Banks and other financial institutions use your cellphone as a way to verify your identify. Avoid SIM swaps with these tips.
Your cellphone is used for more than just making and receiving calls. Banks and other financial institutions also use it for verifying your identity and confirming sensitive transactions.
SIM swaps can spell disaster
Because your SIM card is connected to your personal identity, fraudsters can use it for a number of fraudulent activities.
Typically, they'll approach your service provider posing as you requesting a transfer of your existing cellphone number to a new SIM card. They often produce a stolen or fraudulent identity document and are able to answer all your service provider's security questions as if they were you. They may obtain your personal information by contacting you and posing as a consultant and then requesting that you confirm your personal information with them. Or they may send you a phishing email. Whichever way they get your details, once they've used these to do a SIM swap, they're able to receive all your SMSs, phonecalls, banking notifications and SMS approvals.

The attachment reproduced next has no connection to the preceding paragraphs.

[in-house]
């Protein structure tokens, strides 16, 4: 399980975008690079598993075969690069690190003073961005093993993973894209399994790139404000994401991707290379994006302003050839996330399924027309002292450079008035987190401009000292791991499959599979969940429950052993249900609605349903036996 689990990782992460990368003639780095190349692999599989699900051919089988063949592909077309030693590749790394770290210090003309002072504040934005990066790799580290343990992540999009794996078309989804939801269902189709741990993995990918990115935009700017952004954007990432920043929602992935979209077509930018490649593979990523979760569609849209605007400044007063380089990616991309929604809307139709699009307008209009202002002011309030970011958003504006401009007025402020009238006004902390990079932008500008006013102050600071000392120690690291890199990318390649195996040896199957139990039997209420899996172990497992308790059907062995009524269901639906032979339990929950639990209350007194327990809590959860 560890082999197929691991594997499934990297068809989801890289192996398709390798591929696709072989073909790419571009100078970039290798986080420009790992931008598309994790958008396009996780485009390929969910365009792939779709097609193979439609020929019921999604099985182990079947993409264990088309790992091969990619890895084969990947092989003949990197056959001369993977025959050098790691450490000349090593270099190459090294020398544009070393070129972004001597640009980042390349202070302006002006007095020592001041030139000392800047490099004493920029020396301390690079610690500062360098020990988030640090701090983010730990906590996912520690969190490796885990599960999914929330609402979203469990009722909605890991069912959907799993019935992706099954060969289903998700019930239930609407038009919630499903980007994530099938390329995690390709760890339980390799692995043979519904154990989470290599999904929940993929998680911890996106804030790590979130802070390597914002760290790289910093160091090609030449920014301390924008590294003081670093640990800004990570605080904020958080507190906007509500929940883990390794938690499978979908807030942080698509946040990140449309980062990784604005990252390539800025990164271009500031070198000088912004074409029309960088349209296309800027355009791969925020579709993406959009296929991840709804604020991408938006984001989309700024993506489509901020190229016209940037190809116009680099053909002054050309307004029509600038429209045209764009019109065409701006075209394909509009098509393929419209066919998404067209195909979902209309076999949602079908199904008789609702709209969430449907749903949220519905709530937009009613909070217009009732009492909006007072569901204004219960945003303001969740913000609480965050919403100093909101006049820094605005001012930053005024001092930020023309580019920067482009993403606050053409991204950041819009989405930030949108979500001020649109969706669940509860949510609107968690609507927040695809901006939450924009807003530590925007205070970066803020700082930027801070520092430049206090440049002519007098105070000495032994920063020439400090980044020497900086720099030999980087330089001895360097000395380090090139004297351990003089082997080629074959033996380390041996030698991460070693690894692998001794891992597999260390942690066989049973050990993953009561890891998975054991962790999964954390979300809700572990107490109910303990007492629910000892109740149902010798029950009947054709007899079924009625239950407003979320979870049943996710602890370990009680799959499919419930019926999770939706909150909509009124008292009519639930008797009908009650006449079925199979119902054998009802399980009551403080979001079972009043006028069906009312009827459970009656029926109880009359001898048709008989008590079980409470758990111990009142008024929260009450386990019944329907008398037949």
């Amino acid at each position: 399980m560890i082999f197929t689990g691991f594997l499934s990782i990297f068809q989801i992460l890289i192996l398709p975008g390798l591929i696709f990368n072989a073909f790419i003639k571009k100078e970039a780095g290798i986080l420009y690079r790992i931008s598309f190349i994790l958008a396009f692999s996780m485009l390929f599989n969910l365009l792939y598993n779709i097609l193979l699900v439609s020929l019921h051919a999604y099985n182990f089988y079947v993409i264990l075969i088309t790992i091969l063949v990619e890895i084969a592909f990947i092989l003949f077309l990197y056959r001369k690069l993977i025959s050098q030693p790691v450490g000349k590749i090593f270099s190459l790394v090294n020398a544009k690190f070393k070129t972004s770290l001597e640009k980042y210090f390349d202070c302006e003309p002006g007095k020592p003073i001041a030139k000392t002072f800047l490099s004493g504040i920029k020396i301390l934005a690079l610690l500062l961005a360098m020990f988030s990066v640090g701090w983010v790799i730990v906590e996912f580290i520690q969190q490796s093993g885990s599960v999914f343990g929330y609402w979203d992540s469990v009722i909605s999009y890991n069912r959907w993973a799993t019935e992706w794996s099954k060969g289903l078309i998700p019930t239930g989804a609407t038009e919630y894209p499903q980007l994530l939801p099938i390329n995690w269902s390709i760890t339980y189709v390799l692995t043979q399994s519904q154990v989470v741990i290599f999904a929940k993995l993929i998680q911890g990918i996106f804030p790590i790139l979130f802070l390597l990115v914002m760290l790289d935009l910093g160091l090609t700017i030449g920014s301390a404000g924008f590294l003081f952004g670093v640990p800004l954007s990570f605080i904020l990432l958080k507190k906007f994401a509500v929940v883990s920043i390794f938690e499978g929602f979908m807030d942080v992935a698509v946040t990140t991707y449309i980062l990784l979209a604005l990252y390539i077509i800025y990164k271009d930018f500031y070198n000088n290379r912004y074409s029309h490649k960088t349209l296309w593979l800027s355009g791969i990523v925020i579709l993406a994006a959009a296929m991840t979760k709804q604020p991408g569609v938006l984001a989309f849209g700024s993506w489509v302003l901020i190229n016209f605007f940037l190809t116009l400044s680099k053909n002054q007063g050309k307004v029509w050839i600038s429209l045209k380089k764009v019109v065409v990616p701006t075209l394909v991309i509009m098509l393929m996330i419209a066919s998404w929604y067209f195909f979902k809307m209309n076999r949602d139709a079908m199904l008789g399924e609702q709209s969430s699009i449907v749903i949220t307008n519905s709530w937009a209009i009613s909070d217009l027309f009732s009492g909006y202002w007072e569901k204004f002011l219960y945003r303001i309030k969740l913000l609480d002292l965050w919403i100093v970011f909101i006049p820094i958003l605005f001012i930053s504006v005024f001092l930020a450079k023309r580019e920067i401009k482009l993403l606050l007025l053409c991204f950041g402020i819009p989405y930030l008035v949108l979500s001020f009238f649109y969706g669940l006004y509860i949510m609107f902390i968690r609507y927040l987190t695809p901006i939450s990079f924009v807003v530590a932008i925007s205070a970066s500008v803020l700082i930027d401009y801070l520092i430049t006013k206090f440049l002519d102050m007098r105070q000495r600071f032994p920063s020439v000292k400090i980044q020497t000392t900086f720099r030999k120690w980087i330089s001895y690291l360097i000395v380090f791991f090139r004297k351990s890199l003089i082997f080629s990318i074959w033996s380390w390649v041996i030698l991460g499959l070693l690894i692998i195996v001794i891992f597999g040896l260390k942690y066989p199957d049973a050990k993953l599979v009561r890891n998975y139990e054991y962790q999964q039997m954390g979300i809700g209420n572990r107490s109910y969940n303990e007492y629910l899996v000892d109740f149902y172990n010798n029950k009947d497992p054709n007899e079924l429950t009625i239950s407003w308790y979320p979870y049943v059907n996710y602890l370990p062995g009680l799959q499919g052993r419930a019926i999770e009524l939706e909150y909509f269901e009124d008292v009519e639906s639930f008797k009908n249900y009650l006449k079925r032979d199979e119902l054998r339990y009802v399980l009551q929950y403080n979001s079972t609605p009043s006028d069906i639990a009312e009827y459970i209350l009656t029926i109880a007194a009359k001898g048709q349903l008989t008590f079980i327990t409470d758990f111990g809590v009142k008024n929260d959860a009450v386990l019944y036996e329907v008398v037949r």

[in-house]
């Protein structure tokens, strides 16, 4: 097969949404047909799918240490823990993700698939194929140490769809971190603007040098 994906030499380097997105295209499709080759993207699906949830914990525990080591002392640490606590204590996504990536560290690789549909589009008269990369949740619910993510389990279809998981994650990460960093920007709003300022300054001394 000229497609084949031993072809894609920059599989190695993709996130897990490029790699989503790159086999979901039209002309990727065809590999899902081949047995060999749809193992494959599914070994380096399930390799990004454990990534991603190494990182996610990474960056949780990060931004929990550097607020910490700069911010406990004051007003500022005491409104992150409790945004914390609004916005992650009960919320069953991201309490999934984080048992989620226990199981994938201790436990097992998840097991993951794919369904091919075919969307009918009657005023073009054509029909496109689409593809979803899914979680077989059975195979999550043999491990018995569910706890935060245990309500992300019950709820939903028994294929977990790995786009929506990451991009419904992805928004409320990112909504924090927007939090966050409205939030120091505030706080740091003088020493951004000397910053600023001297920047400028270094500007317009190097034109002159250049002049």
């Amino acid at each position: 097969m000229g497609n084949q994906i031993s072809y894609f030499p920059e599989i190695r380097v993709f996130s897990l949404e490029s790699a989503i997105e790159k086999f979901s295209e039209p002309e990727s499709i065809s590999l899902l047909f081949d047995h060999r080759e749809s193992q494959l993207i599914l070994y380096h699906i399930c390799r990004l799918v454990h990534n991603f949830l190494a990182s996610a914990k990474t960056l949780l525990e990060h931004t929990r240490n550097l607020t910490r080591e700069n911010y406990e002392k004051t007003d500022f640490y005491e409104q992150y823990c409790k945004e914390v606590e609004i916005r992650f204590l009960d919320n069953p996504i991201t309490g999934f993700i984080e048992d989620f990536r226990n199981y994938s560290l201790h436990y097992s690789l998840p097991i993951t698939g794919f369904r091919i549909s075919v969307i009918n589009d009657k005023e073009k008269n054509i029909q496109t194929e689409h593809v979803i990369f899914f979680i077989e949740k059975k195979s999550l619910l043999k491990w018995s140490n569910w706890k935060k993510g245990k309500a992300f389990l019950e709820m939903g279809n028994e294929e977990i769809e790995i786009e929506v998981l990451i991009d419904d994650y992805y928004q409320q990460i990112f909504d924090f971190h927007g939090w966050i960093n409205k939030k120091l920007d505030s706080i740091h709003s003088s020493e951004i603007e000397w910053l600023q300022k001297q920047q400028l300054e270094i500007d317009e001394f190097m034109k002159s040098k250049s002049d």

Tips to avoid being a victim of SIM swapping
If you notice anything suspicious, call your service provider on the following numbers:
Remember: Nedbank will never call, SMS or email you to request that you confirm your self-service banking profile credentials, your passwords or your internet banking details.
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